Pet insurance Jargon Explained

Pet Insurance Jargon

Pet Insurance Jargon

Pet insurance is an integral part of the process of buying a new pet. The excitement of bringing your new family member home means that purchasing pet insurance can sometimes be overlooked.

Purchasing pet insurance can often be confusing and it is tempting to buy the cheapest option available; nevertheless, it is of paramount importance that you get the right cover to suit both yourself and your pet.

To help make the decision a little easier, we’ve collated 10 of the most commonly used pet insurance terms* and explained them for your ease:

  1. Types Of Cover: For many pet owners, this is often the most confusing of all pet

I. Accident Only – Covers vets fees following an accident/injury only (but not illness) up to the policy benefit/limit per condition

II. 12 Month / Time Limited – Covers vets fees following an accident, injury & illness up to the policy benefit/limit per condition for the first 12 months from the on-set of the condition

III. Maximum Benefit / Benefit Limited – Covers vets fees following an accident, injury & illness up to the policy benefit/limit per condition with no onward time limit

IV. Lifetime – Covers vets fees following an accident, injury & illness up to the policy benefit/limit per condition with no onward time limit – the policy benefit re-loads at each annual renewal date of the policy. You are not fixing the rate of the policy by purchasing a lifetime cover; it may rise or fall in line with costs of different policies. 

  1. Complementary/Alternative Medicine: This is the name given to treatment which may not be considered to be part of stereotypical medical care; in short, this may be used alongside conventional health care treatments, and thus be complementing the treatment that your pet is currently undergoing. This often refers to ‘natural’ treatments, e.g. homeopathy. 
  1. Accidental Damage: If your pet damages someone else’s property, your insurer will compensate the third party for any accidental losses. This often does NOT cover the personal property of yourself, any family member, anybody lives in your home, works for you, or looks after your pet. 
  1. Dentistry: This may be covered in your policy, although will not be covered as a result of illness. Some providers only cover dentistry of milk teeth, but check the terms and conditions as it can cover all teeth in certain circumstances. 
  1. Pre-existing medical conditions: If your pet has previously had an ear infection, or something that required a similar level of treatment, this must be declared – no matter how benign. Even if your pet has not suffered from this again since the previous treatment, it needs to be stated and if it is not, your insurance company may not be willing to pay out should your pet need future treatment. 
  1. Co-Payment: The excess is your contribution to the costs of treating your pet. The fixed excess is an amount that you are required to pay towards the cost of any veterinary fees. Some providers may apply an additional percentage deduction on claims if the pet is above a certain age or in the terms of insurance this is known as a Co-Payment. This is charged as a percentage of the remaining veterinary fees after the fixed excess has been deducted. The percentage can vary from policy to policy, but 10% or 20% is common. The insurance firm meet the majority of the costs subjects to the claim being accepted.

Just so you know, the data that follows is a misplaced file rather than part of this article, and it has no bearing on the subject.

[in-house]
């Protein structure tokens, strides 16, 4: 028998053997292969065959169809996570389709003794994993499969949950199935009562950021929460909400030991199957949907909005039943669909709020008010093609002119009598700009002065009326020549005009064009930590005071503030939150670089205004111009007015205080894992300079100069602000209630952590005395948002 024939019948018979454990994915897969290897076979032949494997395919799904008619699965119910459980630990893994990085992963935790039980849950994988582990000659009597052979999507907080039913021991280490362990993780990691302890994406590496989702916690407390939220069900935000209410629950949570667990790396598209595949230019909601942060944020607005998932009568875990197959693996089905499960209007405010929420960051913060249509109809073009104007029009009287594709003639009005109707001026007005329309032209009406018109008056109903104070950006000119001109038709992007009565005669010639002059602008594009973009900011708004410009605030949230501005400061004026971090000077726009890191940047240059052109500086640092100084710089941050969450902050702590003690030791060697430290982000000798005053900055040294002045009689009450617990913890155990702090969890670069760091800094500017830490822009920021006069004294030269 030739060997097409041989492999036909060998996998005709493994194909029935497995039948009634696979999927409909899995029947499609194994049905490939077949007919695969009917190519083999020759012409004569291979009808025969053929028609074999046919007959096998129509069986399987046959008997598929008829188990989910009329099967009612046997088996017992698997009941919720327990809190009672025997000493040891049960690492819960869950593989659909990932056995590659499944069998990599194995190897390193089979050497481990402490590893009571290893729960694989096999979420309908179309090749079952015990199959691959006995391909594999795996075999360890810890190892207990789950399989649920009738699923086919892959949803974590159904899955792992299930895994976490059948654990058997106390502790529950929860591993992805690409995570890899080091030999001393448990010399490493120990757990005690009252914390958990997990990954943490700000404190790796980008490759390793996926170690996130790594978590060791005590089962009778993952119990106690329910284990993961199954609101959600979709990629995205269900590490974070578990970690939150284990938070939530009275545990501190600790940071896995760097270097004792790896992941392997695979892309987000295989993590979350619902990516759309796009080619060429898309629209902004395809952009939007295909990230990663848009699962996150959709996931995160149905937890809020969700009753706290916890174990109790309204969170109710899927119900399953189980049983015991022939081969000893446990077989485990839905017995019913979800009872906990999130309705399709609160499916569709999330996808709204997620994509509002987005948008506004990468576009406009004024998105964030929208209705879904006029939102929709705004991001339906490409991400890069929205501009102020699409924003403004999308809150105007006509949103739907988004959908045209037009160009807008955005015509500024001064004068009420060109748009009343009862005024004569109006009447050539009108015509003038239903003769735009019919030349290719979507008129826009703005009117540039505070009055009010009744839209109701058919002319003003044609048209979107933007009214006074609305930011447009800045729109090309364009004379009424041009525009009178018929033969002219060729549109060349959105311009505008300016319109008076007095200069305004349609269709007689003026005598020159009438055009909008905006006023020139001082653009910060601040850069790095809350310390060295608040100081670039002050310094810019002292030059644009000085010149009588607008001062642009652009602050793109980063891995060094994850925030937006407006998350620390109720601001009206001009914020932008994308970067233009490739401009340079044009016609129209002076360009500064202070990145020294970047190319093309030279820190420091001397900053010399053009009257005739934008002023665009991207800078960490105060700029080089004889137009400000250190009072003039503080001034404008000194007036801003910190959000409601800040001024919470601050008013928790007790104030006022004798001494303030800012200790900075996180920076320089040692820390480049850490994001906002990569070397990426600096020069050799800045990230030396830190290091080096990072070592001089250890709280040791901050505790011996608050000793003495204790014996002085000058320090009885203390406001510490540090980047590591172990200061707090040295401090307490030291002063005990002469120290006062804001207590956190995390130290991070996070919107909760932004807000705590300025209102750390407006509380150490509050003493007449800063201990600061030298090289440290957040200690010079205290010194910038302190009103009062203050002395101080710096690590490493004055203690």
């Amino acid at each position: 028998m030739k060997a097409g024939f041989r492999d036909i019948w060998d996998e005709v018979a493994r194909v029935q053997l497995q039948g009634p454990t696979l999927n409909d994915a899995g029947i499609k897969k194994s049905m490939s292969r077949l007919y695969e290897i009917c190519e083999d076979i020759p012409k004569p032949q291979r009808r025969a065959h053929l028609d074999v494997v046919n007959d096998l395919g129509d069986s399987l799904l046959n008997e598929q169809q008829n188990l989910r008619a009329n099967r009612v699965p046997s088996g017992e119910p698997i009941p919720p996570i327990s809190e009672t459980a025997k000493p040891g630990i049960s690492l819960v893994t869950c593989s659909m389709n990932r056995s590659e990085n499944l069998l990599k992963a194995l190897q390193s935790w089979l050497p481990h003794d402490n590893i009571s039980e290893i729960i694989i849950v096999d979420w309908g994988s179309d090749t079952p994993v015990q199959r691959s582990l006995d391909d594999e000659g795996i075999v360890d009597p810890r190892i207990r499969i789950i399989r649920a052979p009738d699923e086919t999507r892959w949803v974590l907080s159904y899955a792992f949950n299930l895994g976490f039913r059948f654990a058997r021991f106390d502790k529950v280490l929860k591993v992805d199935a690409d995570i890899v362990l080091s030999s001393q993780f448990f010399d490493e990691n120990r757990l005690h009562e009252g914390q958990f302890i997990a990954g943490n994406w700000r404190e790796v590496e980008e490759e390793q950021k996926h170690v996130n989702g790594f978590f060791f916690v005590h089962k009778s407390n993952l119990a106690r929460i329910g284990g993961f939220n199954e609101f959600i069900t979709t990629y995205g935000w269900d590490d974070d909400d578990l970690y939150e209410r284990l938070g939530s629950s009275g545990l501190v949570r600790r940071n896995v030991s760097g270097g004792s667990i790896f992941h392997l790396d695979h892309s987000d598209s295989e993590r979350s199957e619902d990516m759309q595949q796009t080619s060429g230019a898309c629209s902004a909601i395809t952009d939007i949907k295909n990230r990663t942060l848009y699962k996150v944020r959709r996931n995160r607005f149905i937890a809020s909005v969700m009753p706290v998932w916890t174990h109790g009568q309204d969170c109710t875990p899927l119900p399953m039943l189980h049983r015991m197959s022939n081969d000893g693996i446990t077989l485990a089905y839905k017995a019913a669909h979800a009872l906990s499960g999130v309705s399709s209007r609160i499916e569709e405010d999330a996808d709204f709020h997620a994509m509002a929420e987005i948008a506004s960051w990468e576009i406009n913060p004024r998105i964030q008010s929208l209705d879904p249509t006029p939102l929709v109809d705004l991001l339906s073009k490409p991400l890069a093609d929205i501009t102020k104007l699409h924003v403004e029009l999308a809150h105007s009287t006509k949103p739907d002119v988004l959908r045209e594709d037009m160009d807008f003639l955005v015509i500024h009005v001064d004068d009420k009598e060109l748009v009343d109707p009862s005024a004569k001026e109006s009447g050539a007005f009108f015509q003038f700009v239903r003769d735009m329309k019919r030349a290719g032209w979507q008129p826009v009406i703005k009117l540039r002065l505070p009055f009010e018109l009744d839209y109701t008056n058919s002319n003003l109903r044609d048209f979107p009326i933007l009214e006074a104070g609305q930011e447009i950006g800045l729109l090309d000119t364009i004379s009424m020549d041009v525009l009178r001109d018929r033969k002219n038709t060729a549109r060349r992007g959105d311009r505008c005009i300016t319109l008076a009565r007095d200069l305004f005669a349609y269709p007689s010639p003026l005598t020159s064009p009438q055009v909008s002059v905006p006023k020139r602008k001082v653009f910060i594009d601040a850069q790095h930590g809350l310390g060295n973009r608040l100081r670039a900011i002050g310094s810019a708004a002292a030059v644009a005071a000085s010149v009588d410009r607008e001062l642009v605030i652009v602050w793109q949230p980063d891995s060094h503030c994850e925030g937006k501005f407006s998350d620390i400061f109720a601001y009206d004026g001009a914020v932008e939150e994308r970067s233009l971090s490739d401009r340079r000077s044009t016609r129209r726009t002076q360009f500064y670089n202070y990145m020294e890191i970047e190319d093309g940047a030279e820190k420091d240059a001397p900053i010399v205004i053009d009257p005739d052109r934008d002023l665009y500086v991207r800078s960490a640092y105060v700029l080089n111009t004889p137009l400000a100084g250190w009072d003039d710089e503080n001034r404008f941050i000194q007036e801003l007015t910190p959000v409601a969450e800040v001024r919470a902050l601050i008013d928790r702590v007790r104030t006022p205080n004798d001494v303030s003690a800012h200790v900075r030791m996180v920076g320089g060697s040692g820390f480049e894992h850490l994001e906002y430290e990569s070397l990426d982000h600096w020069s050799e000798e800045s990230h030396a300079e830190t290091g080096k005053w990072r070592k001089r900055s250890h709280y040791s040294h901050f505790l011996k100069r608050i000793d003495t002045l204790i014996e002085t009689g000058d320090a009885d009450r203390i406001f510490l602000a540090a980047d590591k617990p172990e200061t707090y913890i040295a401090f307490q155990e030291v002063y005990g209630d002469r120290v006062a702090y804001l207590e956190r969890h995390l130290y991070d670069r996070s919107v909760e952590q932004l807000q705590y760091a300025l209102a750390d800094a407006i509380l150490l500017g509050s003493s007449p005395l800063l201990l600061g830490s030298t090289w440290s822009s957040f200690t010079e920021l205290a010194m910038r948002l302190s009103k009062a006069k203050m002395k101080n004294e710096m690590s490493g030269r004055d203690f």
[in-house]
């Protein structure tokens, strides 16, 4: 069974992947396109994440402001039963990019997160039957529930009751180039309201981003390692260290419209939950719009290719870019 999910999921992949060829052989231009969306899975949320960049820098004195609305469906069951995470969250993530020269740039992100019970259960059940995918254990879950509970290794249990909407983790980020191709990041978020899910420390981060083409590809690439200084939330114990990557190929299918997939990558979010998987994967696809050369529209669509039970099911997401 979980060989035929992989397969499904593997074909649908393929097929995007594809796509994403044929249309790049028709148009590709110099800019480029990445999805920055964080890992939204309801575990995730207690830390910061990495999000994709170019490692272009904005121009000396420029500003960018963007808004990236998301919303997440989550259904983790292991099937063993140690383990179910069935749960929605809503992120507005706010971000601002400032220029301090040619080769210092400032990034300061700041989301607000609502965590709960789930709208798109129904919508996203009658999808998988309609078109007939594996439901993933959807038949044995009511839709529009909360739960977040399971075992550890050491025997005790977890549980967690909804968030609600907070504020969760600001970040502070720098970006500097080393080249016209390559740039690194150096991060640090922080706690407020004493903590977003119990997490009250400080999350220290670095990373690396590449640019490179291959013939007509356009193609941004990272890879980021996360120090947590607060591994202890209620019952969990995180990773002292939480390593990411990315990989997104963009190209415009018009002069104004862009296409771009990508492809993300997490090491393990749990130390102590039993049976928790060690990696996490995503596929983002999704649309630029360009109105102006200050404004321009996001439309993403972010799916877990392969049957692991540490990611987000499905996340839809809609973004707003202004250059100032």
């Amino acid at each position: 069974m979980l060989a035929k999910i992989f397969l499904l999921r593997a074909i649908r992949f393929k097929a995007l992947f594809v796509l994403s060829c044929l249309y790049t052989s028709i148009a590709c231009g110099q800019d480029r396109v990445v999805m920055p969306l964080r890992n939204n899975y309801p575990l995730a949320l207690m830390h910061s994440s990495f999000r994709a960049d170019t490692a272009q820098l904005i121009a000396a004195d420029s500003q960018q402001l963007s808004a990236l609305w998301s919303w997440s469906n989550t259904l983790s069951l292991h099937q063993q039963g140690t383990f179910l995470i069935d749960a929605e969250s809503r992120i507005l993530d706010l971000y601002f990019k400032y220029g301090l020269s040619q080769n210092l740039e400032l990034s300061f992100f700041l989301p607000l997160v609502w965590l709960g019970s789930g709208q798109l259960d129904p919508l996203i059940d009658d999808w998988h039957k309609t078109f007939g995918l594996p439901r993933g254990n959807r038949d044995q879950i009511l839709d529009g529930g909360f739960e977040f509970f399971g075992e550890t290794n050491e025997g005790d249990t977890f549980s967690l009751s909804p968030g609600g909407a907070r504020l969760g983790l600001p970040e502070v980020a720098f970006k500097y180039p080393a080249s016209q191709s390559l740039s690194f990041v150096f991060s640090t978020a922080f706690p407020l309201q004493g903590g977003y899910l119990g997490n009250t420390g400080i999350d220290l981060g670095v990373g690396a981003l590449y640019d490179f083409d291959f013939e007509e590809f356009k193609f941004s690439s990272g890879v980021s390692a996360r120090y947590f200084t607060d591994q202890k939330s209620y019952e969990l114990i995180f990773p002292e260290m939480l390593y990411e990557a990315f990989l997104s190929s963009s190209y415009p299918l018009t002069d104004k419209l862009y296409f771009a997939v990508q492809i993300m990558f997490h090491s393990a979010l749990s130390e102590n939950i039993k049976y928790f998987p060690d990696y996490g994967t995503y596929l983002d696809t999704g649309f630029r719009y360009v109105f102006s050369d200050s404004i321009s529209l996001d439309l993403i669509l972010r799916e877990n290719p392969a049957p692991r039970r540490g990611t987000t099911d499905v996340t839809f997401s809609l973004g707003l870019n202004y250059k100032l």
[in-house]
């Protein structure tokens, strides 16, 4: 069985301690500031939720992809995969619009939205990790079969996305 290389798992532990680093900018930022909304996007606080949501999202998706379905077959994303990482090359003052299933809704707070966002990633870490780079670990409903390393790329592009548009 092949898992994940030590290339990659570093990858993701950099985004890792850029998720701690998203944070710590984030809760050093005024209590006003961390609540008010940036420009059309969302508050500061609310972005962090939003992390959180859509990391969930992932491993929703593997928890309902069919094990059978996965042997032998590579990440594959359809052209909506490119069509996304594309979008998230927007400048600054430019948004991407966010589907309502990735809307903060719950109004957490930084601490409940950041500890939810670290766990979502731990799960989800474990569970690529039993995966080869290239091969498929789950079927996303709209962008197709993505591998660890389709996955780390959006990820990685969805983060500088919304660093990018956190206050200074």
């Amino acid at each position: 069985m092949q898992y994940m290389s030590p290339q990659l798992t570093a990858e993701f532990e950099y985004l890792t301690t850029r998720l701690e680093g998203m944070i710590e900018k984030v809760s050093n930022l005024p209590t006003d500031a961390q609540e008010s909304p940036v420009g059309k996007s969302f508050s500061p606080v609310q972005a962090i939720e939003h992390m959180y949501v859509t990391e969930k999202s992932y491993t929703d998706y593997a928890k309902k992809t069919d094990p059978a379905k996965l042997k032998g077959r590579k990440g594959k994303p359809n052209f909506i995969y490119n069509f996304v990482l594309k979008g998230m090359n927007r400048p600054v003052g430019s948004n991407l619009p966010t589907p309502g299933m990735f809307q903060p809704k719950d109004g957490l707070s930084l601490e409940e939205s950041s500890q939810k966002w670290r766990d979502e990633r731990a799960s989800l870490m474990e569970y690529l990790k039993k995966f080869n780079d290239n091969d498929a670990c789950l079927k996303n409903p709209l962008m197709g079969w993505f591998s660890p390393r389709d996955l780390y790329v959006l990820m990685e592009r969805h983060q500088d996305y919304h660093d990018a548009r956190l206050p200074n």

1. Emergency boarding: Your insurer may reimburse you boarding fees up to a certain amount in a licensed boarding establishment. This could apply if during your insurance period, you fall ill and need to stay in hospital for a period of time, or a family member that lives with you falls ill over a continuous period. If there is someone available to tend to your pet that would be preferable, but in the case that this is not achievable the emergency boarding may be of use.
  1. Pet travel scheme costs: Often referred to as ‘PETS’ this government scheme allows you to take your pet abroad to specified countries and re-enter the UK without your pet needing to go into quarantine, on the condition that certain criteria has been adhered to. 
  1. Cremation/Burial costs: Your insurer will pay up to the maximum amount payable towards costs to bury or cremate your pet if your pet dies, or is put to sleep by a vet as a result of any illness or injury. 
  1. Advertising/Reward costs: If your pet is lost, stolen or missing, insurers will often reimburse the costs of advertising in your local paper/newsletter and give you the choice of offering a suitable reward for recovery of the pet which must be confirmed with your insurer prior to being advertised.

Always check the full policy details for the level of cover you are interested in purchasing, whether you purchase online, or via the telephone.

*Exact definition of terms will differ depending on your insurance provider.  The above definitions are sourced from a variety of different insurance providers.

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